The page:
We have written before in these pages of the importance of Process. See the Process of How to run your Social Media Marketing Campaigns and How to run a B2B Twitter Campaign. So we now turn to the subject nearest and dearest to our hearts to discuss the Process of Inbound Marketing Automation.
It’s easy to forget that it’s a process – there’s so much talk about the tools themselves. But it’s worth taking the time to specify a good process to use in running your Inbound Marketing Automation system. By doing so, you’ll operate it more effectively and get better and better at running your system over time.
To improve, you use the approach suggested by the Continuous Process Improvements philosophy of Think, Plan, Do, Measure and Repeat. We’re going look into this cycle in a moment, but there are a few things which need thinking about once only, so lets deal with these preparations first.
- Decide if you know enough about Inbound Marketing and Marketing Automation (what we call Inbound Marketing Automation), to do this without help. While Inbound Marketing Automation is not Rocket Science, it is new and complex (lots of interrelated bits) and it spans several disciplines. Although it smacks of self-promotion, I urge you to consider this question carefully – by hiring an expert you can save yourself months of frustration, gain time to market and get there with more certainty.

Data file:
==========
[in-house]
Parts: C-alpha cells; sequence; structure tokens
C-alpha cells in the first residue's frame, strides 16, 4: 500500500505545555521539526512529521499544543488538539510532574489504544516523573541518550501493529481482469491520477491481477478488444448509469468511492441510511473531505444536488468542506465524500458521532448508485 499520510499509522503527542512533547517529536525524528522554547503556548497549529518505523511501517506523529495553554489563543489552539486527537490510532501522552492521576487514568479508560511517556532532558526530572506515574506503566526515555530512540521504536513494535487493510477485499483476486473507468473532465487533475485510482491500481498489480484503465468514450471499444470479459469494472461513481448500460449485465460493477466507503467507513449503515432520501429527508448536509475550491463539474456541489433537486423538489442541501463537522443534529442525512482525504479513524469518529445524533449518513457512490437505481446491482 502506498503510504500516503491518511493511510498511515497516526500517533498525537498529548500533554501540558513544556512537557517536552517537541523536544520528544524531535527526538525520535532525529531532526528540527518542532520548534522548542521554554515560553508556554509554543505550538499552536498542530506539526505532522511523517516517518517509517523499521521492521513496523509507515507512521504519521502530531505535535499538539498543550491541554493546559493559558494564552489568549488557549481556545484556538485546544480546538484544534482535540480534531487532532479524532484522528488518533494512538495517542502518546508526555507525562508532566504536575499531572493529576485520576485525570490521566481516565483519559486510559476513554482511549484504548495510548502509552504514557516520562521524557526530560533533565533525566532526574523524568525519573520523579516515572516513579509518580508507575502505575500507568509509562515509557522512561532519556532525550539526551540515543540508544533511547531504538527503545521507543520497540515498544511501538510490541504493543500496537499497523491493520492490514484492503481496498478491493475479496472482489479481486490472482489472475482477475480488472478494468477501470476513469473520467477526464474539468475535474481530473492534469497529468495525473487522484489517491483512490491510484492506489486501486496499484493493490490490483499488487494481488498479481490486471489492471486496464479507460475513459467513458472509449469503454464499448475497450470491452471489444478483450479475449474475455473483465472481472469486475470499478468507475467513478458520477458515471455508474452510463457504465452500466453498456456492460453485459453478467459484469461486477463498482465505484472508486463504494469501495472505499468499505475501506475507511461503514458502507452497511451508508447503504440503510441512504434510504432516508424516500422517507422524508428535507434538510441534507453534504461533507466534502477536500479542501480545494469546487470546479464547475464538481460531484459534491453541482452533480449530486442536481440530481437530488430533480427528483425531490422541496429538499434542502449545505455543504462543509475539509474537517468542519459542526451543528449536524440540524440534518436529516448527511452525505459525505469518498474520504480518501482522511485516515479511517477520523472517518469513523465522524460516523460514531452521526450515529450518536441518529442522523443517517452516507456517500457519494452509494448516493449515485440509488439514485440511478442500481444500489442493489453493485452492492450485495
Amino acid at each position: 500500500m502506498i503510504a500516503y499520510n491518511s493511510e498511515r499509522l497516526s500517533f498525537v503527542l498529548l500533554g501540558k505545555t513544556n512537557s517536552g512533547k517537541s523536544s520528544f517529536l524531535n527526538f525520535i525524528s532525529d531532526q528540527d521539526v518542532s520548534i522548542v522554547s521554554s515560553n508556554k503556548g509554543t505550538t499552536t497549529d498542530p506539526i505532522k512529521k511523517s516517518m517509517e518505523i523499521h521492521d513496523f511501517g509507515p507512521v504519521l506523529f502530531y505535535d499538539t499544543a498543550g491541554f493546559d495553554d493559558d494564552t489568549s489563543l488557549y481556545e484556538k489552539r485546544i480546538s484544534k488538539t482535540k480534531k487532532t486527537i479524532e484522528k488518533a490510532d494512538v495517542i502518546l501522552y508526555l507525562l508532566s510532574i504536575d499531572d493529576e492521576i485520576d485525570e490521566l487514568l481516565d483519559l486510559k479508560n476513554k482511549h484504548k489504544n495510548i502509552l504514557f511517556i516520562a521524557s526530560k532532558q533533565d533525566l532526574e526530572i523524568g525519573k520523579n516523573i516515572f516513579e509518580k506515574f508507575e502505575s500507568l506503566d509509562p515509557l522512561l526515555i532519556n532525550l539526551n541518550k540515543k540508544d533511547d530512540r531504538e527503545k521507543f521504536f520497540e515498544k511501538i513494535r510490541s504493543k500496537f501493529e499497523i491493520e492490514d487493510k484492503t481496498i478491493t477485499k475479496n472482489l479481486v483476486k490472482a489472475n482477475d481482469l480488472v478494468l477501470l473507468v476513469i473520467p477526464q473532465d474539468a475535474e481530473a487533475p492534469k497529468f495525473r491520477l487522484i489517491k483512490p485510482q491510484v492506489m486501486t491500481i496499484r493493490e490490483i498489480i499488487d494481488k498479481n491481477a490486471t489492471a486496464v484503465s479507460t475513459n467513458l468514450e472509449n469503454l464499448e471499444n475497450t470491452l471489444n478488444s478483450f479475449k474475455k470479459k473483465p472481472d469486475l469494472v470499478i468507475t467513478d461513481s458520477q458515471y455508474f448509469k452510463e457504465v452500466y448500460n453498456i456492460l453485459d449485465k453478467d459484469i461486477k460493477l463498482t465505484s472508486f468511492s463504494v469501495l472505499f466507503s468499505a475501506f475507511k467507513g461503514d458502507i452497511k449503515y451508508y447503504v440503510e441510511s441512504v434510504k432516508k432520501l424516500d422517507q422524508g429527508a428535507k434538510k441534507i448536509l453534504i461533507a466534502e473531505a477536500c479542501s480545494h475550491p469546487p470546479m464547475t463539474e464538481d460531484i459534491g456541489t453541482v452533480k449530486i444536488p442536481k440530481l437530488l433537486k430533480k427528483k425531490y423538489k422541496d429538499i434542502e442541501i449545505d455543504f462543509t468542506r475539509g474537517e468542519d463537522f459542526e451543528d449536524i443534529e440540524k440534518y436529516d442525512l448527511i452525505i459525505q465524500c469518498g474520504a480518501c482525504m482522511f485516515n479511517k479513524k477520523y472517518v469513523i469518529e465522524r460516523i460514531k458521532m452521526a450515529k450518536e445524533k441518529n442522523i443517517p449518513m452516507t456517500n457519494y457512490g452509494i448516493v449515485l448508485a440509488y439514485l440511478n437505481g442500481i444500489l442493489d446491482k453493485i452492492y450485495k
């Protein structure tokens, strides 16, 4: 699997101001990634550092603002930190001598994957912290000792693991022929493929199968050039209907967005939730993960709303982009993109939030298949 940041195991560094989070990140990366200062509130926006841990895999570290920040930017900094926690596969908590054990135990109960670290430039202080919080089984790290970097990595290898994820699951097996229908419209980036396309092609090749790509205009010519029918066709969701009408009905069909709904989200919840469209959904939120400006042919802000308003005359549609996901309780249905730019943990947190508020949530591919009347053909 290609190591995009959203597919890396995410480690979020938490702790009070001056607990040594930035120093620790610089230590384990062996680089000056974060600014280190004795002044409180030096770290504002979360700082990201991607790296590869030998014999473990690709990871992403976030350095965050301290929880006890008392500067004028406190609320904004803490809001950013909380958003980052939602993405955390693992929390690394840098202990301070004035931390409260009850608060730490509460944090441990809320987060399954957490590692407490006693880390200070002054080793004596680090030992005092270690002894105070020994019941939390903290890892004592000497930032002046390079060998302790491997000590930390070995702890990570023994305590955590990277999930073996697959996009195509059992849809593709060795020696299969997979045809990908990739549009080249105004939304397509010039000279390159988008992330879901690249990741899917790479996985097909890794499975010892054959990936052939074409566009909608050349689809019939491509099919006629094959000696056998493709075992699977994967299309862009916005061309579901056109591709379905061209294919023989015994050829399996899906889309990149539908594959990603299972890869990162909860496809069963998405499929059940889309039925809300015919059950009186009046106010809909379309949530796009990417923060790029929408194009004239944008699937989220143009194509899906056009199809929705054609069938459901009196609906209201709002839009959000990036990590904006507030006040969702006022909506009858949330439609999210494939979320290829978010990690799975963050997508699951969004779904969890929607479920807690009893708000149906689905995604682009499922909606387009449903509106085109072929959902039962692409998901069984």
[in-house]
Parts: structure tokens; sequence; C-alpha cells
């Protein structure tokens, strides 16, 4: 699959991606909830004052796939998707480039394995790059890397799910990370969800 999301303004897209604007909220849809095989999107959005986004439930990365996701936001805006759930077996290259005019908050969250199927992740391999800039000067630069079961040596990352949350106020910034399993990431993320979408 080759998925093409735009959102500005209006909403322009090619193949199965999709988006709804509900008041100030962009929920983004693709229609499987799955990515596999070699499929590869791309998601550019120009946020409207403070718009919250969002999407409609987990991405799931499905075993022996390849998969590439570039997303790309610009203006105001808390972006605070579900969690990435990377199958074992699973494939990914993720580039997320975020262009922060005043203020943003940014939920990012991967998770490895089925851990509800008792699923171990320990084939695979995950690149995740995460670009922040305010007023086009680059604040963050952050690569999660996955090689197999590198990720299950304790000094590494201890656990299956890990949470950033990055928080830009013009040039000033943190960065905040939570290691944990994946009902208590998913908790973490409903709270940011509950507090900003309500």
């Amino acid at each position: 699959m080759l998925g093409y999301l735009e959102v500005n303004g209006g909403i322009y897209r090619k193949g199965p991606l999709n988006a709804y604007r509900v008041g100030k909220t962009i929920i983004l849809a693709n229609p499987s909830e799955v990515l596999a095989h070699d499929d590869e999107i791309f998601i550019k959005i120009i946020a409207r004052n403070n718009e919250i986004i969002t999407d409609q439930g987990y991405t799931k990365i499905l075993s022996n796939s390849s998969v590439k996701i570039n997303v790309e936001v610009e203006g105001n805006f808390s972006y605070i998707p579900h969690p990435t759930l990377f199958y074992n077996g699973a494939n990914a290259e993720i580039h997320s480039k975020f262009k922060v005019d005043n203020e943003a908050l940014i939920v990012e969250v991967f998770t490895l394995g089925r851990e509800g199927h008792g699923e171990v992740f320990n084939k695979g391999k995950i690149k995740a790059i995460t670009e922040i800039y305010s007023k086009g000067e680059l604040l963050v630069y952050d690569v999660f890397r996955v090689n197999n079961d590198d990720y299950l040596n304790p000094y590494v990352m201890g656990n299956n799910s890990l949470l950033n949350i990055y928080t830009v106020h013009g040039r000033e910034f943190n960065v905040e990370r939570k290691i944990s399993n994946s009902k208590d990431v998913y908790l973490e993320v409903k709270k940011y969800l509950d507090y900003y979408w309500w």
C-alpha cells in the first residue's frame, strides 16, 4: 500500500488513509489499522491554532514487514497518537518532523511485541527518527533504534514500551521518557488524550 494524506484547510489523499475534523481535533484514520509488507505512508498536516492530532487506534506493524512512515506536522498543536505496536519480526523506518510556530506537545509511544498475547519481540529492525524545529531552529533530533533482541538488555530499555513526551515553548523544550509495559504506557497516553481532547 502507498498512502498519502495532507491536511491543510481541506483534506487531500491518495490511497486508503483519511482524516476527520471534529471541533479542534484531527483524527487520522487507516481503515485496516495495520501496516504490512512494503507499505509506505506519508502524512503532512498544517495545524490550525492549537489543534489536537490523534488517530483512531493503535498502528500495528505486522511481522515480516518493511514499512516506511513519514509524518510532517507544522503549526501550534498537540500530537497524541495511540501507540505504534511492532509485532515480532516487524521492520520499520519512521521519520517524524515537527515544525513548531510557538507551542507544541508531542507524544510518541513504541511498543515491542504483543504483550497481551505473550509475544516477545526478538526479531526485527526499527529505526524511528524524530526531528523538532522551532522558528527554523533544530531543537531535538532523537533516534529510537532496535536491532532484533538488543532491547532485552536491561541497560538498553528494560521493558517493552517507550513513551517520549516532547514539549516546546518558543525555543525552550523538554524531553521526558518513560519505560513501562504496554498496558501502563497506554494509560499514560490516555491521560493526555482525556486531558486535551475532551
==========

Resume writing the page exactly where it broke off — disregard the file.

- Get the appropriate buy-in from all interested parties. You’re going to change the way your marketing department works significantly and it simply won’t fly if you don’t have the whole team on board. If you’re going to connect the Inbound Marketing Automation system directly to your Customer Relationship Management system (CRM), ensure that you also get the Sales Function’s buy-in. Their help in establishing your Best Practices for sales tactics and lead management is essential.
- Find out from each resource how much time they have available for this project. Obviously, you’ll have to schedule the project and give them advance notice of when they need to do something on it.
- Next staff the project with the appropriate resources. The best advice I can offer on this important topic is: well begun is half done. Plan the project well and it’ll be easy to run it on time and budget. No matter how good a project manager is, a badly estimated project runs late.